Recently, I have been around a number of plants that makes one think of death and rebirth in some manner or another, and oddly enough each one has been quite beautiful. Let's start with the corpse flower (Amorphophallus titanium), which is also known as titan arum. Missouri Botanical Garden has had two of these rare-to-bloom giants blooms this year and it is quite the sight to see, dead animal smell and all. Native to western Sumatra (Indonesia), the aroma of the titan arum resembles rotting meat which attracts carrion-eating beetles and flesh flies that pollinate it. And let me tell you, you smell it well before you see it—but what a sight to behold. Being the largest unbranched inflorescence in the world, what greets you is a giant spadix (central spike) with flowers at the base wrapped by an upward facing spathe (sheathing bract), which looks like a supersized trumpet. On the outside, the spathe is a beautiful green at the base and fades to yellow towards the upped edge but is dark blood red on the inside, with a deeply accordion folded texture. The spadix, which appears to shoot out of the mouth of the spathe resembles a giant yellow tongue aimed at the sky—think "Little Shop of Horrors." Near the bottom of the spadix, hidden from view inside the sheath of the spathe, the spadix bears a ring of male flower over a ring of female flowers. The inflorescence doesn't stick around though. Once the flower is fully unfurled and receptive to pollination, the spathe begins to wilt after about 12 hours—some lasting as long as 48 hours. Nevertheless, if you get a chance to see a titan arum in bloom, don't delay or you might miss the show.
On a recent trip to Mobile Alabama, I noted two really cool plants to add to my death and rebirth group. Ever heard of the resurrection fern (Pleopeltis polypodioides)? Resurrection ferns are epiphytes and according to literature can be found in Southern Illinois growing on hardwoods. In addition they are found throughout the subtropical areas of the Americas and Southern Africa. It gets its name because it can survive extensive periods of drought. In fact, it is reported that a resurrection fern can lose over 90% of its water weight and still survive. In comparison, most plants and animals start dying off in the 10-15% water loss range. The ferns I saw were really lush and green but from what I understand, the fronds start curling up and desiccating during drought periods in such a way that when rain comes again, the cells can rehydrate without permanent damage. This is accomplished by the synthesis of dehydrins during drying which allows the cell walls to fold in a way which can be reversed later. There are some really neat time lapse videos on YouTube that show this phenomenon.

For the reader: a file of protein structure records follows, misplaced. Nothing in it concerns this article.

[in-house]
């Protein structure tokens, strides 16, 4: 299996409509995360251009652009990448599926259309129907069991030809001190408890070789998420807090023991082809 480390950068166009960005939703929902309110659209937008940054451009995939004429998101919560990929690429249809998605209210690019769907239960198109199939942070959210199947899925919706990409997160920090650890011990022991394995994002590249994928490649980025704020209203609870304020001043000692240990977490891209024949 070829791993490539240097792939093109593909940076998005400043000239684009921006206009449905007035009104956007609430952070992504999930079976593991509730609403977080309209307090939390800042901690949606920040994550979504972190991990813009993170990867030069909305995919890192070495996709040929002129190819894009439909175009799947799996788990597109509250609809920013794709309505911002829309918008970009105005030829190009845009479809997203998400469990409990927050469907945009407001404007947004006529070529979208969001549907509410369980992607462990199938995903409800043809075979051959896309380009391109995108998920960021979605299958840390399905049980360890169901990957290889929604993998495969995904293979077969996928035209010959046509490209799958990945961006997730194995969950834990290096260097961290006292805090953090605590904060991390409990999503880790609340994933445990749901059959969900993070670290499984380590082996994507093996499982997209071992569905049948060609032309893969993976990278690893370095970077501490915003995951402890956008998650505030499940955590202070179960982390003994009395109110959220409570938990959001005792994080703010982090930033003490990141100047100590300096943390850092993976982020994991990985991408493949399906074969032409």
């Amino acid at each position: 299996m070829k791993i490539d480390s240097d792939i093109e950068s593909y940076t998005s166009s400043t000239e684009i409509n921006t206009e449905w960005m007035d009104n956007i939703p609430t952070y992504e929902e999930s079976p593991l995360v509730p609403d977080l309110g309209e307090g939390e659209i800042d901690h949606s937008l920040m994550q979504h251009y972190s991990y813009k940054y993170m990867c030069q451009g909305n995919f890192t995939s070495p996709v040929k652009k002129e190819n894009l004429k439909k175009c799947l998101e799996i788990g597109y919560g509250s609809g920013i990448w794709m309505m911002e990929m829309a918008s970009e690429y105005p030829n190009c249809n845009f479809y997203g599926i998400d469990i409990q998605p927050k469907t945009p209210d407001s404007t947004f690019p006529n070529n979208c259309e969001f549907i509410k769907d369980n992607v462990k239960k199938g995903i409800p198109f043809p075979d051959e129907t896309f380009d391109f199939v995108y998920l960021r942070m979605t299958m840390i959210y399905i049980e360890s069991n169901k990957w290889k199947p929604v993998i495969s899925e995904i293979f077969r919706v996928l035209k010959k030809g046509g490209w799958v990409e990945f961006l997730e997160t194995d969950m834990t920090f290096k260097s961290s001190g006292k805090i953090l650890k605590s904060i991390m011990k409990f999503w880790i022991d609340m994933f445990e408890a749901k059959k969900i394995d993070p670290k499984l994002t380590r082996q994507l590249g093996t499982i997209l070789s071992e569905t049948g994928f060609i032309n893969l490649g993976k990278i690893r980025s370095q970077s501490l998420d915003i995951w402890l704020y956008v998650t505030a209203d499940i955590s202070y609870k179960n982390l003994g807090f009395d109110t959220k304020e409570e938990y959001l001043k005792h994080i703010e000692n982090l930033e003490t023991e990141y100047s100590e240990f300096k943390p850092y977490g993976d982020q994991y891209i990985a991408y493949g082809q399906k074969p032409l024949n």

I have seen a lot of unique and wonderful landscapes, and one of the best was The Nature Conservancy's Splinter Hill Bog which is about 45 miles northeast of Mobile. Their claim to fame is much of the site is occupied by some of the largest and most visually impressive white-topped pitcher plant (Sarracenia leucophylla) bogs world wide—WOW! Pitcher plants are carnivorous plants that have evolved modified leaves known as a pitfall traps to lure and trap prey in a deep cavity filled with liquid. Pitcher plants are like greased pigs, they secrete molecules that cause the entry to the pitcher to be very slick. Insects don't have a chance if they ride on the "slip and slide" into the pitcher because the pitcher is usually lined with backward facing hair or some other method to keep the insect from escaping. Once they fall in the liquid held in the base, they eventually drown and then are consumed (dissolved) by the plant. I might also mention that I saw several other cool carnivorous plants in the wild, including sundews (Drosera capillaris and D. tracyi) and the purple pitcher plant (Sarracenia purpurea).
Since I mentioned the resurrection fern, obviously I need to mention the resurrection lily (Lycoris squamigera), also known as magic lilies, surprise lilies or naked ladies. Though not native to the Americas, it is well established throughout the Midwest. The leaves sprout and grow in the spring just like any other bulb, but then die back during June without any bloom. Then in late July or early August, the flower stalks spring suddenly from the ground in mid to late summer with no accompanying leaves. This suddenness and leafless nature is reflected in its common names and usually takes only four to five days from emergence to bloom. Resurrection lilies don't always emerge the following season after planting, sometimes not for two or three years. Then, when you have given up hope, they surprise you for first time in many years to come.